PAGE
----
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Good article on 11 Startup Skills You Won’t Learn in School

Article in Inc. by Young Entrepreneur Council  @YEC

 

New Graduate Resume and Networking Tips:

I attended a Speed Networking event at San Francisco State University, and put together some quick tips for new grads getting ready to look for their first full time job. Let me know if you have some basics to add:

  1. Include all skills: specific programs and generic program names. Important for recruiter resume searches and brief resume review by a hiring manager.
    CRM, Salesforce
    Project Management Software, Primavera P6
    PowerPoint, Prezi, Presentation Software
  2. Many hiring managers are extremely judgmental of spelling, punctuation, resume formatting, alignment, etc. Have others review your work. Print it and look at it with fresh eyes.
  3. Include work samples if applicable: an online portfolio (art or webdev), code samples (software), project pictures, writing sample, CAD sample, process improvement, etc.
  4. Industry experience, ex: Digital Marketing, Mobile Applications, Retail Sales, Nonprofit
  5. List work or internship experience.
    Give a reference name for each, but no contact information. Let them call you for that, but they may recognize the name.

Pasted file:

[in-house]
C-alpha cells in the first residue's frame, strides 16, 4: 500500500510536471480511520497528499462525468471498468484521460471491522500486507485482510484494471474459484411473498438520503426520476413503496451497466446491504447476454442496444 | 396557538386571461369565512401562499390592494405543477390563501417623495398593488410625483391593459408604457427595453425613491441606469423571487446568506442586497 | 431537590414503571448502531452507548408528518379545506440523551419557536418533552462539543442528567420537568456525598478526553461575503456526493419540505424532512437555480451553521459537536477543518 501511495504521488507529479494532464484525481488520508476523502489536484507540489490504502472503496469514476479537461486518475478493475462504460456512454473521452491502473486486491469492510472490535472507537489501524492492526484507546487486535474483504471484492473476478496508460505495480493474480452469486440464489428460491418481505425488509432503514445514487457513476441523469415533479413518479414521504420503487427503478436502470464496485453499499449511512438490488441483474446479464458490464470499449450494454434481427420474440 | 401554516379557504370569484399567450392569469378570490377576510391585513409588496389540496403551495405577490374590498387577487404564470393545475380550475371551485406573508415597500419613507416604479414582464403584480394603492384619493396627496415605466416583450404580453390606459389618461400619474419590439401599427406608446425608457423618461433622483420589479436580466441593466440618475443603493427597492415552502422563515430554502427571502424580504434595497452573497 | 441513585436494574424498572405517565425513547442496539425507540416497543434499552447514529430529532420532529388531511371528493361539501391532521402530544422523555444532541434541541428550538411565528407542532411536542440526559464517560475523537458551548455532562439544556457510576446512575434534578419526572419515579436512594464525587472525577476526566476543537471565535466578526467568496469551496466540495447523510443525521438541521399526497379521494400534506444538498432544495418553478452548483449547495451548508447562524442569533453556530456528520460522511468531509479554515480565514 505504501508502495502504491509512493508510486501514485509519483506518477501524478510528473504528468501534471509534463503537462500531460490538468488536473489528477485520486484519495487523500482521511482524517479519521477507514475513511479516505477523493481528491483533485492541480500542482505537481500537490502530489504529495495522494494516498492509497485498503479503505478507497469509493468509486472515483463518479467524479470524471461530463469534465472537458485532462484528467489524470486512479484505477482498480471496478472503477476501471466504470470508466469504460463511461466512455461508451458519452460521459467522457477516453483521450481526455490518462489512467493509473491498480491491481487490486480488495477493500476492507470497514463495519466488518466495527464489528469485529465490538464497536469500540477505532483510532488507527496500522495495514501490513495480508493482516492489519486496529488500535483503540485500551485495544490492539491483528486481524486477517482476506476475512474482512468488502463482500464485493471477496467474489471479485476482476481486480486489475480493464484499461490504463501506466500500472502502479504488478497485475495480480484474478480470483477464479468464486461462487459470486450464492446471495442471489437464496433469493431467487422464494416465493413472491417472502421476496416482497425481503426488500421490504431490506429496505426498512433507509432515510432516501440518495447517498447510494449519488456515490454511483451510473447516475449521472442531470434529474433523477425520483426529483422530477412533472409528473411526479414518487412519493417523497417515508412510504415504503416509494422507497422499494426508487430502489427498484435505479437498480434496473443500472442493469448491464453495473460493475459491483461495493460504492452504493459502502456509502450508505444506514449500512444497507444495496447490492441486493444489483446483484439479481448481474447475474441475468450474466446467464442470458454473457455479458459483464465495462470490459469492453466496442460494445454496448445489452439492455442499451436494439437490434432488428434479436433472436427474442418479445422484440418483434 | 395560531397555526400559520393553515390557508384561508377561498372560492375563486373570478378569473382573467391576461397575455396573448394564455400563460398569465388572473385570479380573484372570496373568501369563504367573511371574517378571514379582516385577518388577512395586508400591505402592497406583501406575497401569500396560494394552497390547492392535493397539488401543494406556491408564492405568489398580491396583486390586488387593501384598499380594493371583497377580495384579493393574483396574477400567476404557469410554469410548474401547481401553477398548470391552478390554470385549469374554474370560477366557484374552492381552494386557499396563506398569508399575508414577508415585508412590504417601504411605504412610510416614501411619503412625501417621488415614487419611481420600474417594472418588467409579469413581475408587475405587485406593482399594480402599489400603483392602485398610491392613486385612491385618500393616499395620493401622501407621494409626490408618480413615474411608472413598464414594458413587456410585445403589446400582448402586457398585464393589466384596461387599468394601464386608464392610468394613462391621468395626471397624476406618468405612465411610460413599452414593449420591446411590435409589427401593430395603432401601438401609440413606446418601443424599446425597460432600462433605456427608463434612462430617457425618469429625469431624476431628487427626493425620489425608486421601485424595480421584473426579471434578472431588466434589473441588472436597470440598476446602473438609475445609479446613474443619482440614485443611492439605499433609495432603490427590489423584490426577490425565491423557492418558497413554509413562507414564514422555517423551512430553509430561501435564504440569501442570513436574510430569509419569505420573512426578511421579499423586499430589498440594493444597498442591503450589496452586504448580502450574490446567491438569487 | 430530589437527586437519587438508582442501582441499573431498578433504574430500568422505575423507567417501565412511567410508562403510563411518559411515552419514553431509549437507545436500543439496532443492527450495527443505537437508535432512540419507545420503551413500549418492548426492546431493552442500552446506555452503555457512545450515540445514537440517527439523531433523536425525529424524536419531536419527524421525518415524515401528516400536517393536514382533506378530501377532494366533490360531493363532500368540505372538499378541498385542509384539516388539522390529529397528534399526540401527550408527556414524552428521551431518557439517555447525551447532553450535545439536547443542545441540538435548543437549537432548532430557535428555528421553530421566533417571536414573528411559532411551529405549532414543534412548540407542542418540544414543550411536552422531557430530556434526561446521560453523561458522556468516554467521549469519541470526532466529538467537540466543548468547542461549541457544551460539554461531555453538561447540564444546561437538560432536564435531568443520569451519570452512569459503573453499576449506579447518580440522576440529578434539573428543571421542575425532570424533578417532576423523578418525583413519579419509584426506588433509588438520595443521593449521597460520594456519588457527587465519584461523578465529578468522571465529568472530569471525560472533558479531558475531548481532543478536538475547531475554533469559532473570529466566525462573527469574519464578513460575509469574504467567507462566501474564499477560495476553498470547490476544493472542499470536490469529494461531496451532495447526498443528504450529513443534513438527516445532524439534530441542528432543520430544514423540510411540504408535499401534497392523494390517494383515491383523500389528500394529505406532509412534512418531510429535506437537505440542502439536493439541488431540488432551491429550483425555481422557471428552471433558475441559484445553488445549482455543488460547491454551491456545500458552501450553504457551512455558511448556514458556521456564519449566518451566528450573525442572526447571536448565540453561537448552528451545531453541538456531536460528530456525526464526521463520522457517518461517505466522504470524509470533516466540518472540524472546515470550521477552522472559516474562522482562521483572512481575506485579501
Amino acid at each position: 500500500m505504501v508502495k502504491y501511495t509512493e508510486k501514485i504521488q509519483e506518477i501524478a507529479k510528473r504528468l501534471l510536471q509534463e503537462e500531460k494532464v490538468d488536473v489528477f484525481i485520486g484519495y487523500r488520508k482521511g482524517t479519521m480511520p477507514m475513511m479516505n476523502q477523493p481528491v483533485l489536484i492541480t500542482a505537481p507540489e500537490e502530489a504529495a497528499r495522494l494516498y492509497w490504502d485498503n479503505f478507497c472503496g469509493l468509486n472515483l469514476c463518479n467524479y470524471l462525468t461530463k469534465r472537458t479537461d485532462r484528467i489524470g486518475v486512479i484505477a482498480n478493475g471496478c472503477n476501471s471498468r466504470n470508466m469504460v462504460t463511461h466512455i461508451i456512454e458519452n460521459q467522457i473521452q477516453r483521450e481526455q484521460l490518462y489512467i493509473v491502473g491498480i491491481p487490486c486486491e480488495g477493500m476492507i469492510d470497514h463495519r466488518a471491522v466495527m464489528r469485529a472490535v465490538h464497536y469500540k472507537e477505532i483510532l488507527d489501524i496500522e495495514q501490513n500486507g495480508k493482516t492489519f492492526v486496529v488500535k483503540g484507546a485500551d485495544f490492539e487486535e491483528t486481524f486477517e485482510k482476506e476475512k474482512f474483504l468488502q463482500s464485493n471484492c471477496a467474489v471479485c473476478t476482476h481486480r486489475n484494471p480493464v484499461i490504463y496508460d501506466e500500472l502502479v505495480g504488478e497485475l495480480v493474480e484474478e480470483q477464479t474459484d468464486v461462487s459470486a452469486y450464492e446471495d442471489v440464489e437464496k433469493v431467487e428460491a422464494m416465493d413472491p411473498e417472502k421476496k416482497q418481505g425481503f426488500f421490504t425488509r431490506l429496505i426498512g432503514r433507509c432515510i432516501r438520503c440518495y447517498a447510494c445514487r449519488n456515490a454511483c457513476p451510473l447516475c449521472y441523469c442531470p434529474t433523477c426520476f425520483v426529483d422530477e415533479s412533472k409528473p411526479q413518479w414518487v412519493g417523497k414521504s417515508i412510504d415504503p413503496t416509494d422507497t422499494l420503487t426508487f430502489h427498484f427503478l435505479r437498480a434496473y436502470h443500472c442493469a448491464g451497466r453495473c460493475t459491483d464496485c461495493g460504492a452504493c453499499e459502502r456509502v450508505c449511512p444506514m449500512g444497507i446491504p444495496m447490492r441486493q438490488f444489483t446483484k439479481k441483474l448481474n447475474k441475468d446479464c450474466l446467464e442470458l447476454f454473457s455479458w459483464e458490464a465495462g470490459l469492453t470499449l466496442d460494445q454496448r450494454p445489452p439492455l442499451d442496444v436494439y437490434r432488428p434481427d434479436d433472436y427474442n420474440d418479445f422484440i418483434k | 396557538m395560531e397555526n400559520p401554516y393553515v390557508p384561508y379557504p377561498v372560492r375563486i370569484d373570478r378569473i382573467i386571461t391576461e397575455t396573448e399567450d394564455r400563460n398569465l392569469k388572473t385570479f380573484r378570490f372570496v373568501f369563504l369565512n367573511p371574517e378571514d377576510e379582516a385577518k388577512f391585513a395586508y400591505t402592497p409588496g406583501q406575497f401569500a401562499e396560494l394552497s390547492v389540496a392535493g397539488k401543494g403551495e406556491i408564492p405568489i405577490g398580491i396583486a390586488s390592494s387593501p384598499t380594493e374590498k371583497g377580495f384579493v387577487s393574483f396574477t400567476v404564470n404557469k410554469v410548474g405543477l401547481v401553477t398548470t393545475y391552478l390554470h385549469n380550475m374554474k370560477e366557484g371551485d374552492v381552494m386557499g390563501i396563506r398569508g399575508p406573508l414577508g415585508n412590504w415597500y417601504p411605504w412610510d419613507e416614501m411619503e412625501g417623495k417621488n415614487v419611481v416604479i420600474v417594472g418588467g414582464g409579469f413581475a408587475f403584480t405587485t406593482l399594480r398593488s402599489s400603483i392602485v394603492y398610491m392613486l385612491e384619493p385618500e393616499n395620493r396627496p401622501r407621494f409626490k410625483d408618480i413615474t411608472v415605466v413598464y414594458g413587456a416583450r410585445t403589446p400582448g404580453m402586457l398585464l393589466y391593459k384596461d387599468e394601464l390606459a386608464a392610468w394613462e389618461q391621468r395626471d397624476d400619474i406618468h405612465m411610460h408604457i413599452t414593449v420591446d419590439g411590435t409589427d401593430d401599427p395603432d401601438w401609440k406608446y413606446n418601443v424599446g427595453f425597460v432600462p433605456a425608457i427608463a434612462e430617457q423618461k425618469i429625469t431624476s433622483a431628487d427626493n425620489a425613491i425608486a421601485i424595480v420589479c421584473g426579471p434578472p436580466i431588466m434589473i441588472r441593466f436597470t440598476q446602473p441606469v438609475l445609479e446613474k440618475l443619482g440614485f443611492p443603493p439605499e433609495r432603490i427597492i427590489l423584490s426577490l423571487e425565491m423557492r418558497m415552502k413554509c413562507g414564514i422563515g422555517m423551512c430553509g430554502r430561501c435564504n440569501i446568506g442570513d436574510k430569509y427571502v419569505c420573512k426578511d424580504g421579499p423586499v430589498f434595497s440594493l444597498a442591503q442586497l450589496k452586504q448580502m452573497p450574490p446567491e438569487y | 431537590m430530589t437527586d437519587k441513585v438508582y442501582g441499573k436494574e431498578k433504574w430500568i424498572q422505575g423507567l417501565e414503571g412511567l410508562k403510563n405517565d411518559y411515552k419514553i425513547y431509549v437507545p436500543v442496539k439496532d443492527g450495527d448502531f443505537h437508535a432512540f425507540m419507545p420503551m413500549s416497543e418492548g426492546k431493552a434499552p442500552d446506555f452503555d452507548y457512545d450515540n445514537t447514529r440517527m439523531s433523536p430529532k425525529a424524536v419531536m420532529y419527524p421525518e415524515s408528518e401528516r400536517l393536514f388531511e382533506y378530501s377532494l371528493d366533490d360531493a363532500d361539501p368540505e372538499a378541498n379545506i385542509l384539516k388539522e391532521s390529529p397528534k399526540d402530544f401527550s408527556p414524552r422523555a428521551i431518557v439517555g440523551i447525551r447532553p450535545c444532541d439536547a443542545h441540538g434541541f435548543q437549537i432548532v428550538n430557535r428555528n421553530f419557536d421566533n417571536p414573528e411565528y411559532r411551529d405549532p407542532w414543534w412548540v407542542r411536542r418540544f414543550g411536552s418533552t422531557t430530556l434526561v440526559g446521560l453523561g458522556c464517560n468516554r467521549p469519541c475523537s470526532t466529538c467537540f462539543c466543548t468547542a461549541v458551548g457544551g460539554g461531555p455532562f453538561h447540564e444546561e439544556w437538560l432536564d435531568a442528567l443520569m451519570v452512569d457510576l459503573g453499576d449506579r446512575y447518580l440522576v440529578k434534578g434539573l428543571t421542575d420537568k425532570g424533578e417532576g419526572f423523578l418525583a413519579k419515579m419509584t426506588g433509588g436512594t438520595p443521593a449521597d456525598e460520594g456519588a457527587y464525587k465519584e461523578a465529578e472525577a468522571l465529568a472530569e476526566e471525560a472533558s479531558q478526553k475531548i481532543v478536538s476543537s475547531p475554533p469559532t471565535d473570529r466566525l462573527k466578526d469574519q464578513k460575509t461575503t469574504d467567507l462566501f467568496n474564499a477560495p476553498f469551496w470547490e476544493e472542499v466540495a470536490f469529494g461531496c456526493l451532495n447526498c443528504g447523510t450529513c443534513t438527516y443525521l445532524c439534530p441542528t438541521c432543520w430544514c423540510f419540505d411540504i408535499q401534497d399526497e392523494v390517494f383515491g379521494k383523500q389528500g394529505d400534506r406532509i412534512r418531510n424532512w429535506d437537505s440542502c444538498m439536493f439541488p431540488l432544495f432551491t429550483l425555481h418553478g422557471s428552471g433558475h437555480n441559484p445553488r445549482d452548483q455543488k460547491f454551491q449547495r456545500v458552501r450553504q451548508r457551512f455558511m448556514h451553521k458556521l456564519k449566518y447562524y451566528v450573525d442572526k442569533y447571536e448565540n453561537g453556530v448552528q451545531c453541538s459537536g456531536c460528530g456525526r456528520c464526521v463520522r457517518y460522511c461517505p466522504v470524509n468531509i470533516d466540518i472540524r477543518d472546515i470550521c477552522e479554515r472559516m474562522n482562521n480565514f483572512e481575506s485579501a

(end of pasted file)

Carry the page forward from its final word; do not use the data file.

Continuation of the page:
6. $$, ##’s: Have you been part of a project that saved money or boosted numbers? Be specific….
    How you changed a process, introduced a new vendor, created a social presence that drove new sales, etc.
  7. What did you own on a project, or significanly impact?
  8. Cut out words like “helped” and “assisted” wherever possible and be more detailed on your contribution.
  9. List your key or specialty courses (ex: Cognitive Psychology, Artificial Intelligence, Machine Learning)
  10. List professors in key courses who can be references.
  11. List volunteer activities, and give reference names.
  12. Hobbies: List some that may be related to the job, or which give a sense of your personality. Sports show you are healthy, can work on teams, and are likely healthy.
  13. Line up your references and let them know when they may be expecting a call. They also may have other job opportunity suggestions for you! Keep a list of your references on GoogleDocs for easy, timely sharing. Do not OVERUSE or over-introduce these people – only share full reference contact detail when a hiring manager is serious about considering you for a position.
    Include:
    –Name
    –Current Company/Title
    –Company/Title/Relationship when you worked together -or- School/Class
    –Phone (work, mobile)
    –Email
    –Time Zone
    –Best time/way to contact
  14. LinkedIn.com – Use It!!! Make sure it is consistent with your resume.
    –Link with interesting people: parents of friends, professors, students, work/intern colleagues, recruiters, neighbors.
    –Actively continue linking – calendar time to touch LinkedIn once per week.
    –Request recommendations and post them.
    –Search for contacts at the companies you are interested in. Ask for introductions through your connections.